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1146 posts

Uber Geek
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  Reply # 1985410 29-Mar-2018 14:00
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gzt: Various partially sourced tech rumors are saying Uber was running in this area with lidar off and/or a lot less lidar. It's all unsubstantiated so far.

 

Reuters have picked it up:

 

https://www.reuters.com/article/us-uber-selfdriving-sensors-insight/ubers-use-of-fewer-safety-sensors-prompts-questions-after-arizona-crash-idUSKBN1H337Q

 

Seems the sensor count was lowered (significantly in the case of liar and cameras), when Uber changed the test fleet from Ford Fusions to the Volvos. Seems the remaining sole LIDAR on the roof has a blind spot within 3m of the vehicle:

 

"“If you’re going to avoid pedestrians, you’re going to need to have a side lidar to see those pedestrians and avoid them, especially at night,” Marta Hall, president and chief business development officer at Velodyne, told Reuters."

 

So thats Velodyne shoving Uber under the bus, then reversing the bus over Uber again. And again.





Regards FireEngine


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Uber Geek
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  Reply # 1985427 29-Mar-2018 14:27
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Uber does something dodgy surprised





Mike

 
 
 
 


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1146 posts

Uber Geek
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Reply # 1985428 29-Mar-2018 14:28
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MikeAqua:

 

Uber does something dodgy surprised

 

 

 

 

"Uber goes cheap" is the headline in waiting I think.





Regards FireEngine


983 posts

Ultimate Geek
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  Reply # 1985444 29-Mar-2018 15:03
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tdgeek:

 

FireEngine:

 

In fact that sign begs a new question - are these Driverless cars going to need to interpret every roadside sign directly (ie read them), speed limits are already tagged in many GPS navigation systems from the location directly, not the signage - but what about local/temporary/minor signage like that "Yield to Bikes"???

 

 

Down the track maybe the signs will be chipped or barcoded, so they can be read. Or GPS is forced to include all signs, with a quick update process

 

 

I look forward to that. I'll put up my own chip / RFD or similar, saying 25km/h near my house. The driver wont see it but the car would.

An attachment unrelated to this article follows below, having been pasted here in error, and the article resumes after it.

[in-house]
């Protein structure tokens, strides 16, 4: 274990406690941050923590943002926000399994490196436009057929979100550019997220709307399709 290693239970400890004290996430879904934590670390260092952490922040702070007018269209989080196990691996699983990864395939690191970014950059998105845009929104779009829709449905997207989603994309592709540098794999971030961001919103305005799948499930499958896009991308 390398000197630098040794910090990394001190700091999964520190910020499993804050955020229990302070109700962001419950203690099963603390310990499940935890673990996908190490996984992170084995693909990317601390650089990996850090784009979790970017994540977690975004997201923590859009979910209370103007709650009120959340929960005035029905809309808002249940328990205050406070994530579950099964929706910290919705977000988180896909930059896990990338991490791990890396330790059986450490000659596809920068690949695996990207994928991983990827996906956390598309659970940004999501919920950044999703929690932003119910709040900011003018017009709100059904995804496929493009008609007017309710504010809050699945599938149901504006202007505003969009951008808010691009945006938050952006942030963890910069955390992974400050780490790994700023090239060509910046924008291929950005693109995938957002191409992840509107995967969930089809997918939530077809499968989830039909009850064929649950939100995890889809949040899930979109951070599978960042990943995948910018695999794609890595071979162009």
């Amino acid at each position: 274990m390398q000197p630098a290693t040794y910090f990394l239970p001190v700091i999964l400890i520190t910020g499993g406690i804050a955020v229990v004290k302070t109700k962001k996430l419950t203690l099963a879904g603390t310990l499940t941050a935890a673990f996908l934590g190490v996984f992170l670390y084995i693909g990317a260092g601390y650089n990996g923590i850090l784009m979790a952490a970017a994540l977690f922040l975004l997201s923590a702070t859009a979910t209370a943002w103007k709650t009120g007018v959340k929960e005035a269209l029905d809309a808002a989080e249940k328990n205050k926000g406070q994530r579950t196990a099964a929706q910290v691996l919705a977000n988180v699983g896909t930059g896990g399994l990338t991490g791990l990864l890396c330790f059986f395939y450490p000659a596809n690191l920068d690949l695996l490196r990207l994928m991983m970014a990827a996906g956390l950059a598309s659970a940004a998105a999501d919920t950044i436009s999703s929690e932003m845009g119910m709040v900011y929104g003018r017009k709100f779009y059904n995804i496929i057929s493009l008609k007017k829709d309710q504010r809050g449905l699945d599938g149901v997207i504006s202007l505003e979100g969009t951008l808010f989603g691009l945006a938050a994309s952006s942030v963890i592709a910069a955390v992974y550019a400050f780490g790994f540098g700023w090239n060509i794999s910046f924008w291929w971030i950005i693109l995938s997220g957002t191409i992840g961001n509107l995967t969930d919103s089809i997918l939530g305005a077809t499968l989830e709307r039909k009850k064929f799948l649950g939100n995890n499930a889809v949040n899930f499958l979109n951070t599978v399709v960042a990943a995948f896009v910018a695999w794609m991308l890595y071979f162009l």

Let havoc ensue....





nunz

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Ultimate Geek
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  Reply # 1985457 29-Mar-2018 15:15
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Rikkitic:

 

nunz:

 

Here is how driverless cars should look - thanks Elon Musk

 

 

 

https://www.boringcompany.com/

 

 

 

https://www.boringcompany.com/faq/

 

 

No seat belts. Of course driverless cars never make mistakes, especially the cool-looking ones.

 

 

 

 

what I like about this idea (other than the speed between locations) is the 'roads' / tunnels allow for one lane, very specific, specially designed for vehicles. The trolley the car sits on is designed for the tunnel and the tunnel for it.

 

You can have many traveling within a few cm of each other with no issues, there are no ways to deviate and everything is traveling the same speed / program as each other.

 

This idea is almost fool proof, as it removes the fool behind the wheel. It also is almost linear to program as there are very few merges, a single lane, no oncoming traffic and no stop signs etc. Almost as safe as a train with more convenience.

 

 

 

 





nunz

73 posts

Master Geek
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  Reply # 1985895 30-Mar-2018 12:15
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Uber has settled with the family of the victim, including non-disclosure provisions. Media estimate dollar payment included 5 - 7 zeros before the decimal point, unless family has incompetent lawyer. Media had ( perhaps with Uber sources? ) identified the woman had mental health issues, convictions for drug and alcohol, and was homeless - victim blaming?. She may have been crossing where she shouldn't, but vehicle made no attempt to slow, and the mandated secondary driver was apparently looking at her phone. A family court case would be bad for Uber, but they still face three regulatory investigations. 


gzt

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Uber Geek
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  Reply # 1985899 30-Mar-2018 12:37
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I expected the driver to be charged based on the evidence. The local police chief has more or less said already the incident could not have been avoided so that seems unlikely now. A trial would tend to delve into a lot of details around driver training and car tech.

772 posts

Ultimate Geek